Magnetic exploration of a low-temperature ultramafic-hosted hydrothermal site (Lost City, 30°N, MAR)

Florent Szitkar, Maurice A. Tivey, Deborah S. Kelley, Jeffrey A. Karson, Gretchen L. Früh-Green, Alden R. Denny

Research output: Contribution to journalArticlepeer-review

9 Scopus citations


A 2003 high-resolution magnetic survey conducted by the Autonomous Underwater Vehicle ABE over the low-temperature, ultramafic-hosted hydrothermal field Lost City reveals a weak positive magnetic anomaly. This observation is in direct contrast to recent observations of strong positive magnetic anomalies documented over the high-temperature ultramafic-hosted hydrothermal vents fields Rainbow and Ashadze, which indicates that temperature may control the production of magnetization at these sites. The Lost City survey provides a unique opportunity to study a field that is, to date, one of a kind, and is an end member of ultramafic-hosted hydrothermal systems. Our results highlight the key contribution of temperature on magnetite production resulting from serpentinization reactions. Whereas high temperature promotes significant production and partitioning of iron into magnetite, low temperature favors iron partitioning into various alteration phases, resulting in a magnetite-poor rock. Moreover, the distribution of magnetic anomalies confirms results of a previous geological survey indicating the progressive migration of hydrothermal activity upslope. These discoveries contribute to the results of 25 yrs of magnetic exploration of a wide range of hydrothermal sites, from low- to high-temperature and from basalt- to ultramafic-hosted, and thereby validate using high-resolution magnetics as a crucial parameter for locating and characterizing hydrothermal sites hosting unique chemosynthetic-based ecosystems and potentially mineral-rich deposits.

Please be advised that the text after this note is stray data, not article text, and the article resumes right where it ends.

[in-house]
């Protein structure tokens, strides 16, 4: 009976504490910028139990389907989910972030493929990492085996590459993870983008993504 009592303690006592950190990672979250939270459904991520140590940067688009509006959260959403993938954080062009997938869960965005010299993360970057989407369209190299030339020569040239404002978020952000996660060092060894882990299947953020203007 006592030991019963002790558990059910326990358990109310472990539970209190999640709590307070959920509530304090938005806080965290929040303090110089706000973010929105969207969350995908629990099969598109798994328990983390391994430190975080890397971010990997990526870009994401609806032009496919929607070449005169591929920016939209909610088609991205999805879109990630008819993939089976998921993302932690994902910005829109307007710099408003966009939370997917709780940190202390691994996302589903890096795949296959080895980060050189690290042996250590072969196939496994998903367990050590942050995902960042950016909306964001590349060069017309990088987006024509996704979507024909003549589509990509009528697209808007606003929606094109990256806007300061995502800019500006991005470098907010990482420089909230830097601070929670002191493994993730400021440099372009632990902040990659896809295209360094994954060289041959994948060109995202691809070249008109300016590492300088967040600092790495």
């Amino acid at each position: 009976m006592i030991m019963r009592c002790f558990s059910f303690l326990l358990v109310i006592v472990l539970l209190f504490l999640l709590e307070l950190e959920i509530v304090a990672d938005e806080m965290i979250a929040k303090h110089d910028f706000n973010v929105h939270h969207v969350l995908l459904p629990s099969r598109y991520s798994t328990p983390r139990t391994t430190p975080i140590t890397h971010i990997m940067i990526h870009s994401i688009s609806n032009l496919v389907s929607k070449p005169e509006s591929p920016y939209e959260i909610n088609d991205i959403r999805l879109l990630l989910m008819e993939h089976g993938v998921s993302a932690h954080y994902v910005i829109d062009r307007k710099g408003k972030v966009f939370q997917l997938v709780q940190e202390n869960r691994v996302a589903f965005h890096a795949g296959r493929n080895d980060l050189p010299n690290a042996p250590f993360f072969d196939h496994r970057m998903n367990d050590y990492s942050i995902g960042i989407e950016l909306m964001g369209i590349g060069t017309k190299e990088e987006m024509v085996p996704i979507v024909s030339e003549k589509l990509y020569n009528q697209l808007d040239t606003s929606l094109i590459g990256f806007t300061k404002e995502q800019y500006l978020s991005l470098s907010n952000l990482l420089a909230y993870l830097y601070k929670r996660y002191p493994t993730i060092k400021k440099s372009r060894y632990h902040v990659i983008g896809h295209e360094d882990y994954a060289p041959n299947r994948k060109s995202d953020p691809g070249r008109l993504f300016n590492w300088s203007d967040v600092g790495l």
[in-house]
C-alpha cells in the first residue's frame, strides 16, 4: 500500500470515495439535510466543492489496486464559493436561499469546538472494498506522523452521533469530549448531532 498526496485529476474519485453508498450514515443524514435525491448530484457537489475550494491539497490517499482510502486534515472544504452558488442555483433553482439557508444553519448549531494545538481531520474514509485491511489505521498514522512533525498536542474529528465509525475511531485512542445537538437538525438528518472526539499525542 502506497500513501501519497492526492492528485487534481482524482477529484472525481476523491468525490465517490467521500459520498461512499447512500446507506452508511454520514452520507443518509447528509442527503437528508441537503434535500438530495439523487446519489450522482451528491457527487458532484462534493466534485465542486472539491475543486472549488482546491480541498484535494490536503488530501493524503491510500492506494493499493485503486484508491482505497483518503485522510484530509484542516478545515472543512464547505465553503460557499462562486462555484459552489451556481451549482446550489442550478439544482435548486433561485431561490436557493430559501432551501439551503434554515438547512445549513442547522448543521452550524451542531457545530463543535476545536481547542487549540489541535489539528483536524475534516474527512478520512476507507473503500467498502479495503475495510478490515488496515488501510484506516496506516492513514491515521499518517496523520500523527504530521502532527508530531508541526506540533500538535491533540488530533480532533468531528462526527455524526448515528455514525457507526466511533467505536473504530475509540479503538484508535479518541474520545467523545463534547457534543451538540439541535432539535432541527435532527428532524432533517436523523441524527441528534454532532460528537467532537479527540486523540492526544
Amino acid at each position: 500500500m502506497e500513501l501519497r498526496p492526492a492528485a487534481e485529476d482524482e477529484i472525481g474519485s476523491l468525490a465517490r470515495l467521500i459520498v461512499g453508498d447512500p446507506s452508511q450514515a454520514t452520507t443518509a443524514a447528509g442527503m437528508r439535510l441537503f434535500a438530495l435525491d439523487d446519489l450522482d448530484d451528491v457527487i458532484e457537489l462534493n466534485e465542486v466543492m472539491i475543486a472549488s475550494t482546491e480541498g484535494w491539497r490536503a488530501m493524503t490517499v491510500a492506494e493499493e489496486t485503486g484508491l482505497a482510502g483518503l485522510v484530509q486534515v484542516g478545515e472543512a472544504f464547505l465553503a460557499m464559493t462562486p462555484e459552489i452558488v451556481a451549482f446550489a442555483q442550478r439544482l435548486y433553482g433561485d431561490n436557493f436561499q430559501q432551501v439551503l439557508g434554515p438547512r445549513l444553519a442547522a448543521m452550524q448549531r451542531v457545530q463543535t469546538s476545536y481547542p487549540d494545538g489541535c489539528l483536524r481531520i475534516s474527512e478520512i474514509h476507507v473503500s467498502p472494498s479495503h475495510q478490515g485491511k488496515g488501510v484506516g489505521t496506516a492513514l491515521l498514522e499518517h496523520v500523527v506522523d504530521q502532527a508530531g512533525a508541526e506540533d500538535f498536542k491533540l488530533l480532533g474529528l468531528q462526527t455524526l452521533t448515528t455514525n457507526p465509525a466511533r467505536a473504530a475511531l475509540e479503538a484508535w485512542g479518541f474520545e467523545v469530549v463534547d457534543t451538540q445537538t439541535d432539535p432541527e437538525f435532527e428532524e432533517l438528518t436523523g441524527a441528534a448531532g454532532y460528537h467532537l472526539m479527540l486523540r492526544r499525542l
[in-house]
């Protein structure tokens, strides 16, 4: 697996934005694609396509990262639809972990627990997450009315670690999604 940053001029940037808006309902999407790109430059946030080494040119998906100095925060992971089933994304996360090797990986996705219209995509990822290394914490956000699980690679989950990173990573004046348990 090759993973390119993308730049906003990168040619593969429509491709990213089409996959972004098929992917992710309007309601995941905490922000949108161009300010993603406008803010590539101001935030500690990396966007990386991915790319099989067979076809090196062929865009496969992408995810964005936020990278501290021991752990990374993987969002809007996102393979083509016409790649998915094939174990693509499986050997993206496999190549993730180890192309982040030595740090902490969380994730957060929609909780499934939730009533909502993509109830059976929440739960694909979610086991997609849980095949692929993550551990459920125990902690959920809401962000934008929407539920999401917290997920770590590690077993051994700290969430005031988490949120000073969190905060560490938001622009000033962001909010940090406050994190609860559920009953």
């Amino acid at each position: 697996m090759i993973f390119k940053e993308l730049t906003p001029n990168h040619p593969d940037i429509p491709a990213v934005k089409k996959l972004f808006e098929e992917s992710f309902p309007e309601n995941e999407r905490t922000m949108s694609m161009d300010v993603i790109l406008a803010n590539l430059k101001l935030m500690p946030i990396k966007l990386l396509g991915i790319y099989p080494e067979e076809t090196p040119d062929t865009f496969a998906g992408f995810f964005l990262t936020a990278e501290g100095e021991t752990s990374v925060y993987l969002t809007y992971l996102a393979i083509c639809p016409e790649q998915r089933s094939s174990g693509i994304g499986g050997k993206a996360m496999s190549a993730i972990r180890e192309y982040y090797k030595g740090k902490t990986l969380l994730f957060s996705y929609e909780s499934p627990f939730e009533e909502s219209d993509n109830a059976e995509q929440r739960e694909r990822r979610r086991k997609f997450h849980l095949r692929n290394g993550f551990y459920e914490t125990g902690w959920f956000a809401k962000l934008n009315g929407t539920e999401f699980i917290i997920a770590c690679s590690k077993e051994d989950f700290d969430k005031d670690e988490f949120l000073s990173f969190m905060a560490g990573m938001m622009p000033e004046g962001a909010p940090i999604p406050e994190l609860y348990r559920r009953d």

Original languageEnglish (US)
Pages (from-to)40-45
Number of pages6
JournalEarth and Planetary Science Letters
StatePublished - Mar 1 2017


  • hydrothermal processes
  • magnetics
  • oceanic core complex
  • slow-spreading centers

ASJC Scopus subject areas

  • Geophysics
  • Geochemistry and Petrology
  • Earth and Planetary Sciences (miscellaneous)
  • Space and Planetary Science


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